Mariko Tanabe

Mariko Tanabe

Featured in the Mars chapter in Agents of Evolution

The Evolutionary Path of Mars + Non-Doing

The Mars path of evolution requires becoming incredibly astute about your own body. Not everyone will be an athlete, but Mars benefits from studying the body’s movements and patterns and flows, where things get stuck, where things erupt, where things pool, where they exit. Knowing the body can help to funnel all our life energy, or “Chi,” in productive ways.

Different movement forms have been employed by many civilizations throughout time—movement forms from East Asia like Qigong, (pronounced Chi•gung,) or yogic asana practice from India—that help practitioners work with their own body’s energy. Newer movement forms have sprung up here in the West as well, many of them based in part on these older forms.

Mariko Tanabe is a practitioner and teacher of one such newer system called Body-Mind Centering, developed by Bonnie Bainbridge Cohen. Mariko and I have studied together in various communities of self-development practice. I have often been struck by a quality of effortlessness and relaxation that Mariko brings to group spaces, the way she “embodies” poise inside stressful or tense situations.

When I asked Mariko how she keeps her equanimity with the group even when things get hard, and not do what I usually do which is tighten and clam up, she told me about a Body-Mind Centering practice called “yielding.”

In yielding, you essentially open to a state of “non-doing.” You allow yourself to stop defending yourself from gravity. You give yourself fully to the Earth. You yield your mass to what is beneath you, and in doing so you find that relationship, in the moment, between self and gravity, between self and the environment.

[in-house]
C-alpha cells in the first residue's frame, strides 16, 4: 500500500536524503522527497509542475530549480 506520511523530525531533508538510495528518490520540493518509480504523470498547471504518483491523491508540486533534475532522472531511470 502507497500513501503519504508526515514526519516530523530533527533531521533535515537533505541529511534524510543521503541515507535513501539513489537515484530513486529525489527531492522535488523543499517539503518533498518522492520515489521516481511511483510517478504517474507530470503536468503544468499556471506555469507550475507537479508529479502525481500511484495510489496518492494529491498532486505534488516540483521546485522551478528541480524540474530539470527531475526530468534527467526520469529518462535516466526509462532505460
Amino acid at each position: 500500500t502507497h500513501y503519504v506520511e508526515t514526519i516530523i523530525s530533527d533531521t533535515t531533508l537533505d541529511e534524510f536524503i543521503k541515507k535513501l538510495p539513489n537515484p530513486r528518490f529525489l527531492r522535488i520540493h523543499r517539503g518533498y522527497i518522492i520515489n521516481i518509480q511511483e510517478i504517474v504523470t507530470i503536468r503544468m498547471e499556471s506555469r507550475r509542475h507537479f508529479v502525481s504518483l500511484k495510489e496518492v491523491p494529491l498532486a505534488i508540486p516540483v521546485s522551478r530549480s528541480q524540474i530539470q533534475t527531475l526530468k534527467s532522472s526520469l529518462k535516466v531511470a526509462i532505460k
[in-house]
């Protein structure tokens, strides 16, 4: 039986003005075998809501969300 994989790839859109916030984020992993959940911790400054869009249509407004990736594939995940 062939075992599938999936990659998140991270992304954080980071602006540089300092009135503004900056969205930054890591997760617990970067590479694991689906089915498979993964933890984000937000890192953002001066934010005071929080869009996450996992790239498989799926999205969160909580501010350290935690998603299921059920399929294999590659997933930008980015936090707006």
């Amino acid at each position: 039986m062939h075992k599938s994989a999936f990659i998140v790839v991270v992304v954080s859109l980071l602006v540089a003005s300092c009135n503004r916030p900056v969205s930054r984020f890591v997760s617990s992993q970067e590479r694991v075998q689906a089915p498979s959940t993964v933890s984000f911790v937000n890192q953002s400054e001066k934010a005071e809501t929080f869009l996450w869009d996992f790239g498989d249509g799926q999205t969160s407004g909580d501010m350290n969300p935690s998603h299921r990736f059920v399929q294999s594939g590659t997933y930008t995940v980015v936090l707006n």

Yielding differs from collapsing. Bonnie Bainbridge Cohen explains that in yielding, there is actually a spontaneous increase of tone on the side of you that is in contact with something other than space.

“When we collapse, we lose contact. When we give up, we let gravity take over and then we are collapsed. But when we respond by feeling this increase in tone, it will support our rising away from the Earth. There’s a rebound.” ~Bonnie Bainbridge Cohen

This rebound is what I witnessed Mariko embodying in group settings. As a dancer and choreographer, Mariko knew Bainbridge Cohen’s tone principle so well in her body that it translated into her life and relationships. Whether on the dance floor or on a Zoom call, she was able to move into moments of tension and maintain contact by becoming present with herself and leaning in. Instead of collapse or destruction, there was rebound, fresh energy, new possibility.

She says, “When we yield, our hearts can soften, our blood can flow to better guide our actions.”

Mariko remembers a moment when she received a profound teaching about yielding. Many years into the planning of a project, she felt the original plan for the project was no longer working. She was conflicted about what to do and turned to Bonnie, who was mentoring her at the time. Bonnie simply put her fingertips on Mariko’s chest, ever so gently, and said: “Just yield, Mariko.. . . Just yield.. . . ” and after a long pause, “then you will know what you truly need to do.”

Mariko’s way of being in the world fundamentally changed after this gift from her teacher.

Practicing various movement forms over years also helps develop our body’s capacity to withstand the arising of stronger Mars emotions like fear, or anger, or competitiveness, or jealousy, or even contempt. These emotions course through the body and create physiological shifts. Having trust in the body to tolerate the discomfort strong emotions bring goes a long way toward not reacting in ways we’ll regret later. Being able to sit with discomfort allows us to move through the trauma responses of fight, flight, and freeze, and instead access the calm and balance essential for staying present.

When we start to become aware of energy patterns in our bodies over a period of years, in moments of anxiety, distress, or conflict, we become capable of adjusting the flow of our energy for a positive net effect on the situation.